ARUNDELL, John (1576-1654), of Trerice, in Newlyn, Cornw.
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Family and Educationb. 22 Nov. 1576, 1st s. of John Arundell of Trerice by his 2nd w. Gertrude, da. of Sir Robert Denys of Holcombe Burnell, Devon. educ. M. Temple 1594. m. Mary, da. of George Carey of Clovelly, Devon, 5s. 1da. suc. fa. 1580.
J.p. Cornw. from 1599, Sheriff 1607-8; gov. Pendennis castle c.1643-6.
This branch of the Arundell family had been established at Trerice since the reign of Edward III. Arundell himself was not quite four years old when he succeeded his father and, on coming of age, had some difficulty in securing his rights of inheritance. Writing to Lord Burghley in June 1598 he complained that his suit in the court of wards had ‘been always put off by one hard shift or another of the adverse party’.1
In the meantime he had studied at the Middle Temple, where he was bound with his brothers-in-law, Richard Carew and Henry Somaster. In September 1597 he was returned to Parliament for Mitchell, a borough controlled by the other branch of the Arundell family. Towards the end of the century he began to play a full part in county affairs, and sat as knight of the shire in Elizabeth’s last Parliament, in which capacity he could have served on the main business committee (3 Nov.) and the monopolies committee (23 Nov.).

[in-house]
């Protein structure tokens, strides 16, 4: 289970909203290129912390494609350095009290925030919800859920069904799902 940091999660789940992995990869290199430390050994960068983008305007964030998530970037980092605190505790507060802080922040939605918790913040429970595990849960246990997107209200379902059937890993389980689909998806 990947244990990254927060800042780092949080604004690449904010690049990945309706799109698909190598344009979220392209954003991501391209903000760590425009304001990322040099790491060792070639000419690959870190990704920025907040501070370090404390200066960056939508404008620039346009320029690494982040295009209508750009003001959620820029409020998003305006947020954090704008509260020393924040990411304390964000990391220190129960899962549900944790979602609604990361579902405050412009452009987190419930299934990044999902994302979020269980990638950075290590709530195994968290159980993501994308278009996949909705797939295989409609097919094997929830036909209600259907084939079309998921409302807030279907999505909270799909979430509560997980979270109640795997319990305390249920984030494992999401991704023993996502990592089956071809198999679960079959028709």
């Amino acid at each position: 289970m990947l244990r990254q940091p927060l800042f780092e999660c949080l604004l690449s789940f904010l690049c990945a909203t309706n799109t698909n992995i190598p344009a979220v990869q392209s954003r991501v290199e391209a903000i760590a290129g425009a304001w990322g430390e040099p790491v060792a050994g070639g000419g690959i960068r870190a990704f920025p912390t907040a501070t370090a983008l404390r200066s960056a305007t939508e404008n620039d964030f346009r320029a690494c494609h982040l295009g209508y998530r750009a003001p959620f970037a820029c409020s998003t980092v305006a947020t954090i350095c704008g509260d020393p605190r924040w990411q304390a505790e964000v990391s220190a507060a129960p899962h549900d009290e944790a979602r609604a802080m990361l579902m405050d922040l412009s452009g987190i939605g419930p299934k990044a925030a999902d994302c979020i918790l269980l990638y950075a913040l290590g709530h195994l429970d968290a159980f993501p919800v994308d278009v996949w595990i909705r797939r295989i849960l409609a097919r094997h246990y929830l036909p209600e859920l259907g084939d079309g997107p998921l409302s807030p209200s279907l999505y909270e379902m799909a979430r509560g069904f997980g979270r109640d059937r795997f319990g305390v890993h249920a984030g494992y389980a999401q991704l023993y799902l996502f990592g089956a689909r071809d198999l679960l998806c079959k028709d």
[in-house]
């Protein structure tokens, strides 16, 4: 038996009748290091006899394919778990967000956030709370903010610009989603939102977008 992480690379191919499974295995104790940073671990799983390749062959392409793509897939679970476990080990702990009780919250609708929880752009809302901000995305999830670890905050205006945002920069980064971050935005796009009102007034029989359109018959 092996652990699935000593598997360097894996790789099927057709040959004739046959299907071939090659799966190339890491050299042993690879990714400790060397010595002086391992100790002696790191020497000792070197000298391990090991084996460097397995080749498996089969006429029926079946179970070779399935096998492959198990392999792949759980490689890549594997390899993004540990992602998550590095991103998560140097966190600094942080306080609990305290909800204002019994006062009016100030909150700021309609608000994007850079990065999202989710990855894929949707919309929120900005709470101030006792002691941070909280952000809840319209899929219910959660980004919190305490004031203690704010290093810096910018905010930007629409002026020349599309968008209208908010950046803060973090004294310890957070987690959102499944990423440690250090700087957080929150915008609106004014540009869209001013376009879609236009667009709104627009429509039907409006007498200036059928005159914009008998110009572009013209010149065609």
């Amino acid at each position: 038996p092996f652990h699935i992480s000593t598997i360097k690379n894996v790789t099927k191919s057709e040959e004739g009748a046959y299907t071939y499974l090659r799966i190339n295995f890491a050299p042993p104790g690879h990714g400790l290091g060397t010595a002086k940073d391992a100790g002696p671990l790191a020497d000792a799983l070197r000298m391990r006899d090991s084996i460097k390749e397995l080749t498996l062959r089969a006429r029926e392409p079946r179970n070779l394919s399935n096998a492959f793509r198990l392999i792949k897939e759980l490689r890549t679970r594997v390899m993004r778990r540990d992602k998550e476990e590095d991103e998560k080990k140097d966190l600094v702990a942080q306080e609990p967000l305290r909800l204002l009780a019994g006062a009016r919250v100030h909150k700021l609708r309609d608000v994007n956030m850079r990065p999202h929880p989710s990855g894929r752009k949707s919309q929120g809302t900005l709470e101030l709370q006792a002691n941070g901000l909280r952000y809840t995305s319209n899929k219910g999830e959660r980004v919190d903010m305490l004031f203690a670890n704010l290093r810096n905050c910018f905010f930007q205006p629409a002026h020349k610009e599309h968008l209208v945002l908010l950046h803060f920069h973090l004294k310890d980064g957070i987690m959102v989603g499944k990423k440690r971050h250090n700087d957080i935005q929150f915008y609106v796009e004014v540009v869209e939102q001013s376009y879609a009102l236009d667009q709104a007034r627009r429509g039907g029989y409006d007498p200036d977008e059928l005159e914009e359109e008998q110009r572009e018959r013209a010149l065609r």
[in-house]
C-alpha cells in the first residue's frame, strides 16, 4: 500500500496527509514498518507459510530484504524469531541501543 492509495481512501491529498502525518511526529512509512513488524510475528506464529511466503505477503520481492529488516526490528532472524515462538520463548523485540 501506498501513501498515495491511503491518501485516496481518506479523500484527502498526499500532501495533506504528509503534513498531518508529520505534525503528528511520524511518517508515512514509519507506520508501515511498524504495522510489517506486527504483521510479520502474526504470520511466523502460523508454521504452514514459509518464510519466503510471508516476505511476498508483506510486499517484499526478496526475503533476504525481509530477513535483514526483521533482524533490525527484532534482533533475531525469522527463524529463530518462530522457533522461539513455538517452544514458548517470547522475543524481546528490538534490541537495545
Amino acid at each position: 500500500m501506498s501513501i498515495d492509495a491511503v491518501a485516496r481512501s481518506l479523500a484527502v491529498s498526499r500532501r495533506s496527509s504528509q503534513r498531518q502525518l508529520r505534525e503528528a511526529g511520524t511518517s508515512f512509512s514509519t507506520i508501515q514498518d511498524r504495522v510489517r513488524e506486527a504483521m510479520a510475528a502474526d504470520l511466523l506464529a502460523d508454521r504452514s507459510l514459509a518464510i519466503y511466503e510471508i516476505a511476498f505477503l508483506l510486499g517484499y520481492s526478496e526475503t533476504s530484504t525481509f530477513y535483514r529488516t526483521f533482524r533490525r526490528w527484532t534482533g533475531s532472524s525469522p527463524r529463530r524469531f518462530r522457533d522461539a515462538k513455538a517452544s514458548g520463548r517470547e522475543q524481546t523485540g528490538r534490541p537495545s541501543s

His extensive property included more than ten manors in Cornwall alone, and he was related to nearly all the leading families of the county. His brother-in-law, Richard Carew, the antiquary, wrote of him in his Survey of Cornwall, ‘even from his young years [he] began where his father left, and with so temperate a course treadeth just in his footsteps, that he inheriteth as well his love as his living’. During the Stuart period he increased his standing in the county, and his support for the King during the civil war earned him the nickname of ‘Jack for the King’.2
He died in 1654.